The Children's Hospital of Philadelphia (CHOP) has come out with a new report which provides details about optimizing the rear seat of passenger vehicles in order to provide better protection to children and adolescents.
By bringing technologies already protecting front seat passengers to the rear seat and modifying the geometry of the rear seat to better fit this age group, the US could achieve important reductions in serious injury and death. Motor vehicle crashes remain the leading cause of death for children older than 4 years and resulted in 952 fatalities in 2010 for children age 15 and younger.
"Our review of the current science and data regarding rear seat occupant safety found clear evidence that use of a child restraint system (CRS) is protective for younger children. However, older children who have outgrown child safety seats and booster seats are at greater risk of injury," says Kristy Arbogast, PhD, lead author of the report and director of engineering at the Center for Injury Research and Prevention at CHOP. "Many technologies that protect front seat passengers, such as load limiters and pretensioners, are not commonly found in the rear seat even though sled tests and computer modeling suggest that these seat belt features have the potential to reduce the risk of serious head and chest injury for rear seated occupants."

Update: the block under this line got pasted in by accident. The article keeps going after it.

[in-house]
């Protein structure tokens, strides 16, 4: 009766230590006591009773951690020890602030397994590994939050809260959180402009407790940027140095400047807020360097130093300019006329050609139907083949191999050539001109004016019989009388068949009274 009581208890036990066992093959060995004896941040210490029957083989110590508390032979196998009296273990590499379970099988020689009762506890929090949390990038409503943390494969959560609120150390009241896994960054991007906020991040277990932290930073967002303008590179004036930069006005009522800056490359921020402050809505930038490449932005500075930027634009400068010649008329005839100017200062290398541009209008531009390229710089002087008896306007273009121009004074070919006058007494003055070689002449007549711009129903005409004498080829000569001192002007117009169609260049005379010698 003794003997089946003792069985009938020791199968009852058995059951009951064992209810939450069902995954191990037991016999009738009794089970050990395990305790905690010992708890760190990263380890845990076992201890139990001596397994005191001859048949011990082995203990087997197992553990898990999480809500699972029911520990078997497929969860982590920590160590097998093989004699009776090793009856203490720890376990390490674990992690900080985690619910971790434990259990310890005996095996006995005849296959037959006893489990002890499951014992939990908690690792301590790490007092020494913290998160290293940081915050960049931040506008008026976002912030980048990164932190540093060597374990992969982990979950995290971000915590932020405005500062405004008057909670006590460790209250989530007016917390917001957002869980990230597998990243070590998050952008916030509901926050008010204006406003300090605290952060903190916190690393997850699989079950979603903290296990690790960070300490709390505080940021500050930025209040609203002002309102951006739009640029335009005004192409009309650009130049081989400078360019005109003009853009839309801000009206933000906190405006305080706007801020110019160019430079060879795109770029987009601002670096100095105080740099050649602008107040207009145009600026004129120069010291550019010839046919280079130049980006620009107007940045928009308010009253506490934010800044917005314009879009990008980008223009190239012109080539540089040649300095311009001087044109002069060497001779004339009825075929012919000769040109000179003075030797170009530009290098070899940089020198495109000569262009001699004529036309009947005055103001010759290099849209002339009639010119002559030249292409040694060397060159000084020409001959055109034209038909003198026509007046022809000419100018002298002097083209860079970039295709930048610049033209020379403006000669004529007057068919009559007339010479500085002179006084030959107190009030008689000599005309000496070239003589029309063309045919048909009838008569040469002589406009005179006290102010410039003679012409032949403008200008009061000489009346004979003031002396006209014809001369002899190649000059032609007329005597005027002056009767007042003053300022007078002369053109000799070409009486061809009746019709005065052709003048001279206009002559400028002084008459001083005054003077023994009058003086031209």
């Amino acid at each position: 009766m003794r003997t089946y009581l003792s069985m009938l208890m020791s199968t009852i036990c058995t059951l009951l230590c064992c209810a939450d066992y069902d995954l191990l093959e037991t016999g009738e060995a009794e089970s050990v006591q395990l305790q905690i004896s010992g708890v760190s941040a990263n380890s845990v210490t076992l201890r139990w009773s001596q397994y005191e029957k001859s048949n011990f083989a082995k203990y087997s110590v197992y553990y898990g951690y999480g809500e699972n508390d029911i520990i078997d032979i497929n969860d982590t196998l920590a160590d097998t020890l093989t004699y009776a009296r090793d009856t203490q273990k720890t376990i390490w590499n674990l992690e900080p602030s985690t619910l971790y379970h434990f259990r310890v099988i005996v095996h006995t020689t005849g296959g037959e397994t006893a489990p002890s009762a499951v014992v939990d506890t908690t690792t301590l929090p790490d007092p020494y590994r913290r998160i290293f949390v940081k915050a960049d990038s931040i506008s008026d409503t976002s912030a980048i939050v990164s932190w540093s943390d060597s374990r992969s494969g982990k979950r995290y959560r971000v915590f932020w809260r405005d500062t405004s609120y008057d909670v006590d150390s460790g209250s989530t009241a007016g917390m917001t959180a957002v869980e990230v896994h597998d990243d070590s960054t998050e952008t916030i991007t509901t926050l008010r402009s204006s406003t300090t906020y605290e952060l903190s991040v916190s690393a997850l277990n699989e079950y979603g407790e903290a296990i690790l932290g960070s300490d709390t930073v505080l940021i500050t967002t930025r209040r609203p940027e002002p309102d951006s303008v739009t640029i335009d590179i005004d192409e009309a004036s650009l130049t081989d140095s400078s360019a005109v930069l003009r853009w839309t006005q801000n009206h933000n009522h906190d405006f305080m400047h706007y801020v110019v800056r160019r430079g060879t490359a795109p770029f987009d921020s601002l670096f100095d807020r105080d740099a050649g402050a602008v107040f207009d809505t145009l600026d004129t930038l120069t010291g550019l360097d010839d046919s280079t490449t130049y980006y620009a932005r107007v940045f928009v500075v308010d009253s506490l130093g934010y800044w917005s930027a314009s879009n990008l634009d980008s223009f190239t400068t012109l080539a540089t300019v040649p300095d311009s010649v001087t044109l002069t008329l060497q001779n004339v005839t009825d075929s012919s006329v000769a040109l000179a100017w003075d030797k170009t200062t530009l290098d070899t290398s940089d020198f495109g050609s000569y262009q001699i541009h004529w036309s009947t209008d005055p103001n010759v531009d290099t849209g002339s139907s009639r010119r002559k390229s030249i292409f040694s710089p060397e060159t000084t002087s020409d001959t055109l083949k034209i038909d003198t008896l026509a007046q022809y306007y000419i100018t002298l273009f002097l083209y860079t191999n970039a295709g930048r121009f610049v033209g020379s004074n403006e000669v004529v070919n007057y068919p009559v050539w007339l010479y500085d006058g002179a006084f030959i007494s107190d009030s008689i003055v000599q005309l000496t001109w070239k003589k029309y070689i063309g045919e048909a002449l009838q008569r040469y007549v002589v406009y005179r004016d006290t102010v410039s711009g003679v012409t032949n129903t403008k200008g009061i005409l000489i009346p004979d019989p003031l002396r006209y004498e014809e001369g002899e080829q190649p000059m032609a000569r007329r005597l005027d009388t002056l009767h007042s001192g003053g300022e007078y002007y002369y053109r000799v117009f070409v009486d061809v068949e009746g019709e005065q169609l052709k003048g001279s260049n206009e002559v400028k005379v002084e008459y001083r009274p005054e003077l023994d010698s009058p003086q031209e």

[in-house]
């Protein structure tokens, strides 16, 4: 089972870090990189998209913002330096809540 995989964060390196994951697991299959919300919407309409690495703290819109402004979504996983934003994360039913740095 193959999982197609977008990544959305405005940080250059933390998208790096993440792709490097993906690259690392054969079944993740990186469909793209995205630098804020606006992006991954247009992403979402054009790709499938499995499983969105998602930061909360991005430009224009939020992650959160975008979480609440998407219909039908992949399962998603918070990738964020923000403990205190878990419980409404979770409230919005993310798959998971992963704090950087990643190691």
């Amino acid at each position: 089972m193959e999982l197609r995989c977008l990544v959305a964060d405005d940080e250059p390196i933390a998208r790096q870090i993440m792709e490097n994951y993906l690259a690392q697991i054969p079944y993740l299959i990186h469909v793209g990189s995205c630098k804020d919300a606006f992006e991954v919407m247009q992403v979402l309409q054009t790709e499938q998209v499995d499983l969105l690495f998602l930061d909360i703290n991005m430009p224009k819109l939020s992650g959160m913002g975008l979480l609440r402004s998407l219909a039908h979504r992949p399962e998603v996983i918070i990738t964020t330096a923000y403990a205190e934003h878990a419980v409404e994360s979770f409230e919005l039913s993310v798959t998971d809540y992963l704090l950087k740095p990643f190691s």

"For children under age 13, the rear seat is still the safer seating position as compared to the front seat of passenger vehicles," says Dr. Arbogast. "But we can do a better job at protecting children who have outgrown add-on restraints."
The report authors recommend the development of regulatory procedures or vehicle performance assessment programs for consumers that evaluate protection of rear seat occupants. Common vehicle rating systems do not evaluate the safety of rear seat occupants in frontal crashes. In addition to engineering solutions, the report also recommends policies and programs to increase rear seat restraint use, which remains lower than front seat restraint use and is a key risk factor for dying in a crash. Additional research is needed to further inform these priorities.